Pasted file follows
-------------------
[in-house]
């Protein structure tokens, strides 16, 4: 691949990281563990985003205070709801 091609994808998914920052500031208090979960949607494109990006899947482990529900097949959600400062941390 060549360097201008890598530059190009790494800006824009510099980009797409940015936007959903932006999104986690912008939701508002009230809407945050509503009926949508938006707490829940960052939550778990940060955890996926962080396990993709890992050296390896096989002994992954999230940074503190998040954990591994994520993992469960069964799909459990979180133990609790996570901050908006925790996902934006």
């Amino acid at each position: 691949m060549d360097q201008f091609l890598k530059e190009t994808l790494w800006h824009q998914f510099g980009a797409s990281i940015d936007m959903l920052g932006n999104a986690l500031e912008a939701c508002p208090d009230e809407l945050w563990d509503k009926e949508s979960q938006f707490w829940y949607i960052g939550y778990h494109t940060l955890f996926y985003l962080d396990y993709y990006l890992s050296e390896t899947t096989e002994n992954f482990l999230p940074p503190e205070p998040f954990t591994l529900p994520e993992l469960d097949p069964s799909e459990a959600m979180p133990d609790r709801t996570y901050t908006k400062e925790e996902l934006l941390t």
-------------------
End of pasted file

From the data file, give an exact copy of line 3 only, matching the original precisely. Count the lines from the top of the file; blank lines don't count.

């Amino acid at each position: 691949m060549d360097q201008f091609l890598k530059e190009t994808l790494w800006h824009q998914f510099g980009a797409s990281i940015d936007m959903l920052g932006n999104a986690l500031e912008a939701c508002p208090d009230e809407l945050w563990d509503k009926e949508s979960q938006f707490w829940y949607i960052g939550y778990h494109t940060l955890f996926y985003l962080d396990y993709y990006l890992s050296e390896t899947t096989e002994n992954f482990l999230p940074p503190e205070p998040f954990t591994l529900p994520e993992l469960d097949p069964s799909e459990a959600m979180p133990d609790r709801t996570y901050t908006k400062e925790e996902l934006l941390t």